I think it speaks volumes that Jammer is finding time to review The Orville, but is putting off reviewing Discovery. Perhaps this is because Discovery is more difficult to review. Or maybe it's because despite how mediocre he thinks The Orville is, it's more lighthearted and fun.
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SC
Sun, Jan 20, 2019, 9:11am (UTC -6)
Re: DSC S2: Brother

It was okay, better than last series. Pike was perfectly cast. But it did seem much ado about nothing, very drawn out for what little plot there was.
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SC
Fri, Jan 18, 2019, 3:28pm (UTC -6)
Re: DSC S2: Brother

@NowThisIsMoreLikeIt Have to disagree. At least TNG season one had Picard. I struggle to care about any of the characters in Discovery.
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SC
Sun, Jan 13, 2019, 7:56am (UTC -6)
Re: ORV S2: Home

@Riker's Beard. I put Rumour but it was all but confirmed, through posts on their social media thingies. Which I never use but saw somewhere on the net. Age doesn't mean a great deal in Hollywood. It's all about power and money. Most of the men are dating women half their ages.
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SC
Sat, Jan 12, 2019, 2:56pm (UTC -6)
Re: ORV S2: Home

I'm in the UK and it won't air here for two weeks.

If Alara has left, that's sad, as she was one of the best characters. Rumour has it Halston was dating Seth and they broke up. I hope this wasn't the reason she left the show. I'm not sure it will be the same without her.
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Scot Myers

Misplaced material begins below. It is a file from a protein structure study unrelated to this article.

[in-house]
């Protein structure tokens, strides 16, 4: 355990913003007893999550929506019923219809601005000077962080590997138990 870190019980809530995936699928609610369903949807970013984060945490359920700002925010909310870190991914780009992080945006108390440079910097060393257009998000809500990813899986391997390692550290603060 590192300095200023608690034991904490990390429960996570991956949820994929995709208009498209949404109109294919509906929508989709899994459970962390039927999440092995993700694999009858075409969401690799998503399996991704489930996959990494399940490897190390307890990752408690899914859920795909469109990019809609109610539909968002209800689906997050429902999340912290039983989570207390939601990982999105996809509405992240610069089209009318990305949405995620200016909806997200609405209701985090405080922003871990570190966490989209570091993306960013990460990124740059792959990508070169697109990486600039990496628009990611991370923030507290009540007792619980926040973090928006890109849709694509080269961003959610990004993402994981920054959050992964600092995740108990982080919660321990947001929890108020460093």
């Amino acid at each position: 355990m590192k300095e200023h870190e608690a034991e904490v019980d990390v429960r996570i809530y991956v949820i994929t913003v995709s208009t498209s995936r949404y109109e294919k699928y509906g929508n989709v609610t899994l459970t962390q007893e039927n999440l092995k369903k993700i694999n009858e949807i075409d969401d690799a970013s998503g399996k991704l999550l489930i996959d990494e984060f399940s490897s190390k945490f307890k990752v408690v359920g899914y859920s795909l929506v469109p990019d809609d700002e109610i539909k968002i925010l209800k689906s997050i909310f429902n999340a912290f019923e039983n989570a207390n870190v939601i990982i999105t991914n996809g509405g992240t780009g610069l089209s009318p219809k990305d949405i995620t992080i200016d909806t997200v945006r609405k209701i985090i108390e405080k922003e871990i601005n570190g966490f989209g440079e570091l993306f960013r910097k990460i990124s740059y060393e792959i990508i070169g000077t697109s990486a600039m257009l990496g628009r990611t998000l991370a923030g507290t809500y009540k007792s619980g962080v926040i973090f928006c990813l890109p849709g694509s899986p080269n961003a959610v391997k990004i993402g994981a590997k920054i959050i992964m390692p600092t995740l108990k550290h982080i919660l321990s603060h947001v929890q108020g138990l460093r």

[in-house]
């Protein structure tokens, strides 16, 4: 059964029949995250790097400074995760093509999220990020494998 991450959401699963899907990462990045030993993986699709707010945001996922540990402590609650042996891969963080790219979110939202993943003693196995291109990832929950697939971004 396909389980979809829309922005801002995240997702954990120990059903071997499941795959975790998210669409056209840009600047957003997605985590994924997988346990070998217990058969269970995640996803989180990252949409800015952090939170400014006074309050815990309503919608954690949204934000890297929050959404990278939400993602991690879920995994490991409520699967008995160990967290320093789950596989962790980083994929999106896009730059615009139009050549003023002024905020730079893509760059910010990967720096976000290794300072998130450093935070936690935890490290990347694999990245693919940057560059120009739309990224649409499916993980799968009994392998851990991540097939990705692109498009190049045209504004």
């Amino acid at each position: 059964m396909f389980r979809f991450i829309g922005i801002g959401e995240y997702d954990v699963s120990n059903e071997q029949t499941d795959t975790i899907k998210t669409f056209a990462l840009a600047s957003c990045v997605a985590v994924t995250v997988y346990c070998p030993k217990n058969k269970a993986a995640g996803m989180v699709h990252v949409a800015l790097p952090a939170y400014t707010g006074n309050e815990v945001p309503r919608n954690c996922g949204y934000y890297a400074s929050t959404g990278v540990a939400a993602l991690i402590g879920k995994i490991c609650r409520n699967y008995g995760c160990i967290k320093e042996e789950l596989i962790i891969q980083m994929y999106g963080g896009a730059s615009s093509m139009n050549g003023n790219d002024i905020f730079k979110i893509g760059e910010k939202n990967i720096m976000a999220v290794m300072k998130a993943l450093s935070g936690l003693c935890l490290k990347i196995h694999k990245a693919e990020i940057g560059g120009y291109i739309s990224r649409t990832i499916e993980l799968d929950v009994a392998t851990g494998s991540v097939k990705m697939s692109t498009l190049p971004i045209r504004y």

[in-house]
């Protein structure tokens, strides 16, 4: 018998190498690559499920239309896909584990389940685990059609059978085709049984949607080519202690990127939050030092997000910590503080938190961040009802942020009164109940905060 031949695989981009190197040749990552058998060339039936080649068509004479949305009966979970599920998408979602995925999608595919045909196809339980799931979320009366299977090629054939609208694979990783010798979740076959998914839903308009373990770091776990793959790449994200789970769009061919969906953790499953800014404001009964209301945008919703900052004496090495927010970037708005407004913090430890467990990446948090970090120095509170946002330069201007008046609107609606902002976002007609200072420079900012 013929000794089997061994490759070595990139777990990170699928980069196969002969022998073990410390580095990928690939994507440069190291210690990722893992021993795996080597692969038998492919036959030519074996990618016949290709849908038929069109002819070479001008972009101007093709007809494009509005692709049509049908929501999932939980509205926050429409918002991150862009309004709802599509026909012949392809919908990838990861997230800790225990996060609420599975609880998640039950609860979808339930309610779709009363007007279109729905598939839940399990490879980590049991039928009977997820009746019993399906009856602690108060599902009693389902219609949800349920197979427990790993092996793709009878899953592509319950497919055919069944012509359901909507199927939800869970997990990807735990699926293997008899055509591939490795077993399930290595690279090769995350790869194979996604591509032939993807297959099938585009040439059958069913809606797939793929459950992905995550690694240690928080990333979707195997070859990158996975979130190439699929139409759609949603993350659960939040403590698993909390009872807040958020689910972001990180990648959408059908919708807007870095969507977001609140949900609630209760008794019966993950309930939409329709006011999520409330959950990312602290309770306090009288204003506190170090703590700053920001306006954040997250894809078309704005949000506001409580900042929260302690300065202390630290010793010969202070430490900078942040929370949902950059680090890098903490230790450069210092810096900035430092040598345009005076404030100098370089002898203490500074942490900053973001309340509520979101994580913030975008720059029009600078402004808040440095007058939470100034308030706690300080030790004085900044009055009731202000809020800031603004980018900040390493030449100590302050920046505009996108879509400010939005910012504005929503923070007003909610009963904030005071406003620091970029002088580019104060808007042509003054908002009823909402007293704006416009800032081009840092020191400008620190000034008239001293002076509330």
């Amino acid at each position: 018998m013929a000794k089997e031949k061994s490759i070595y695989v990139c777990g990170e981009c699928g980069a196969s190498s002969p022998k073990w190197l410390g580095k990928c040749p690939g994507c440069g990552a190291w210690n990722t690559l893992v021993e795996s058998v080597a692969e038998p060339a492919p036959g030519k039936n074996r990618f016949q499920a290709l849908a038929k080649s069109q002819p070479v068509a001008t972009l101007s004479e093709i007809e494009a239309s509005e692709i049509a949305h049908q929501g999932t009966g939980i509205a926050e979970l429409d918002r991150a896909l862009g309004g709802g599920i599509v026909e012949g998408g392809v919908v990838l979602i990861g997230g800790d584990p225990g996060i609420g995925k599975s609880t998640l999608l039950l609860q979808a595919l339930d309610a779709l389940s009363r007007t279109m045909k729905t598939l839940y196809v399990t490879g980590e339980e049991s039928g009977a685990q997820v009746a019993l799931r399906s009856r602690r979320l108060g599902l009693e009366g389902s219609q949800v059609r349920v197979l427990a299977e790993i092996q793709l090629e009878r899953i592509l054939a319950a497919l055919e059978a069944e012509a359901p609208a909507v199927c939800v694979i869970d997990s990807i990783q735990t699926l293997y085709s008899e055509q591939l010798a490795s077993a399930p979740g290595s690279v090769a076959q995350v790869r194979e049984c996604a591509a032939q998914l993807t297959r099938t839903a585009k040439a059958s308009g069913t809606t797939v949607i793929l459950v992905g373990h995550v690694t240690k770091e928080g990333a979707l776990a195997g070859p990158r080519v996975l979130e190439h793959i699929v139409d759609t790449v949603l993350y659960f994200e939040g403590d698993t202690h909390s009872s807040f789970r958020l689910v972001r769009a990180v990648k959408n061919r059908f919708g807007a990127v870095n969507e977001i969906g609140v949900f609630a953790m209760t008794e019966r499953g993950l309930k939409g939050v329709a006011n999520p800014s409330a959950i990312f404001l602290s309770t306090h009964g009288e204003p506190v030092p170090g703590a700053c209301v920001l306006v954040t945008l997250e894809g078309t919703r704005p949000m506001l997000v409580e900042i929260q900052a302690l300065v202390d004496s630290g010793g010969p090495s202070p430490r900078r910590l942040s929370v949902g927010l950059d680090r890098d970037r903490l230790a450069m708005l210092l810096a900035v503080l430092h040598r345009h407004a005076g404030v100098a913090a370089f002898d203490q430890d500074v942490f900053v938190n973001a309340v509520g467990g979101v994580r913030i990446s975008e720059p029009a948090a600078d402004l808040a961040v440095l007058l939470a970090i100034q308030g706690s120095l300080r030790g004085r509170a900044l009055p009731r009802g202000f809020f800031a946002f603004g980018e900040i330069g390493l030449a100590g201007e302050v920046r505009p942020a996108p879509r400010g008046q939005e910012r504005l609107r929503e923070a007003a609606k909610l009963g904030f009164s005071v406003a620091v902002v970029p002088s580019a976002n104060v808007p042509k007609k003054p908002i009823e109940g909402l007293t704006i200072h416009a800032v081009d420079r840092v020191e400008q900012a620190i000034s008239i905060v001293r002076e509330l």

Thu, Jan 3, 2019, 9:11pm (UTC -6)
Re: ORV S2: Ja'loja

After a long hiatus, the return of the Orville was a welcome sight. I was not disappointed in any way. I genuinely enjoyed reconnecting with all of the characters in this way. This was much more of a day in the life episode aboard the ship. It was a fantastic way to reintroduce us to all of the characters and get us back on common footing for the show. I can appreciate that every episode doesn't need to be an adventure. In fact, spending time with this crew is entertainment enough on its own.
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Scot Myers
Thu, Jan 3, 2019, 9:04pm (UTC -6)
Re: ORV S2: Primal Urges

I am simply Blown Away by the visual effects of tonight's episode. Every single shot was simply beautiful. And I don't just mean the space shots. The sets this season, the production design, all of it is simply a Wonder to behold. As for the episode, I found it shockingly moving. Bortus really is the standout character of this show. At first, I thought this was a variation of the holodiction concept from TNG. I actually found it far more relevant than that, however. Internet porn obsession is far more prevalent in modern culture than simple escapism. I found their handling of the subject to be both tasteful and relevant. And, of course, the show's signature humor was still present. I genuinely consider this show to be must see TV. I can't wait until next week!
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Herr Nietzsche
Tue, Jan 1, 2019, 11:41am (UTC -6)
Re: DS9 S6: Statistical Probabilities

As a watcher this episode creates a series of grave contradictions in my mind.

First, the notion that transcending humanity and becoming superior is bad. From everything I’ve heard about these eugenics wars on Star Trek. It isn’t being led by superme that caused a war, it was undermen being unable to accept their inferiority and their place as ruled that caused a war.


Second, it is extremely obvious that being a shapeshifter makes one superior so by that logic the dominion should rule the federation (and I am not just saying that because I find the ideology of the federation repulsive) but surrendering would be bad for humanity because it would halt the survival of the fittest that war brings.


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Scot
Mon, Oct 8, 2018, 8:08pm (UTC -6)
Re: TOS S3: And the Children Shall Lead